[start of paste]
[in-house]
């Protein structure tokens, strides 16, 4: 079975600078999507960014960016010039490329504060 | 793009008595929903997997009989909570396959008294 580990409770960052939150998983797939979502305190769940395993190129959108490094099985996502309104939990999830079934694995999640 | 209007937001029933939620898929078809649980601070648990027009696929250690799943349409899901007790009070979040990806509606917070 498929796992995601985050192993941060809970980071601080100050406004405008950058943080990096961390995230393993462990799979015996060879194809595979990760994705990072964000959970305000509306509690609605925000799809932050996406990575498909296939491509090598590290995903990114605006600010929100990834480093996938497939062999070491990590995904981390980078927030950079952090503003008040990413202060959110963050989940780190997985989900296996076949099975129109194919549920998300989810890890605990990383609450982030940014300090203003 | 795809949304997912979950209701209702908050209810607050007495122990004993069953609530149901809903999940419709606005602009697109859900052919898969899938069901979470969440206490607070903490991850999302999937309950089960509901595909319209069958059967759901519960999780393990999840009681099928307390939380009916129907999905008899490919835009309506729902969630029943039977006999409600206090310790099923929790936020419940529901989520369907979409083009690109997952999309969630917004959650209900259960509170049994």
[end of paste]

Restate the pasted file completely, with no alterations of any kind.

[in-house]
């Protein structure tokens, strides 16, 4: 079975600078999507960014960016010039490329504060 | 793009008595929903997997009989909570396959008294 580990409770960052939150998983797939979502305190769940395993190129959108490094099985996502309104939990999830079934694995999640 | 209007937001029933939620898929078809649980601070648990027009696929250690799943349409899901007790009070979040990806509606917070 498929796992995601985050192993941060809970980071601080100050406004405008950058943080990096961390995230393993462990799979015996060879194809595979990760994705990072964000959970305000509306509690609605925000799809932050996406990575498909296939491509090598590290995903990114605006600010929100990834480093996938497939062999070491990590995904981390980078927030950079952090503003008040990413202060959110963050989940780190997985989900296996076949099975129109194919549920998300989810890890605990990383609450982030940014300090203003 | 795809949304997912979950209701209702908050209810607050007495122990004993069953609530149901809903999940419709606005602009697109859900052919898969899938069901979470969440206490607070903490991850999302999937309950089960509901595909319209069958059967759901519960999780393990999840009681099928307390939380009916129907999905008899490919835009309506729902969630029943039977006999409600206090310790099923929790936020419940529901989520369907979409083009690109997952999309969630917004959650209900259960509170049994």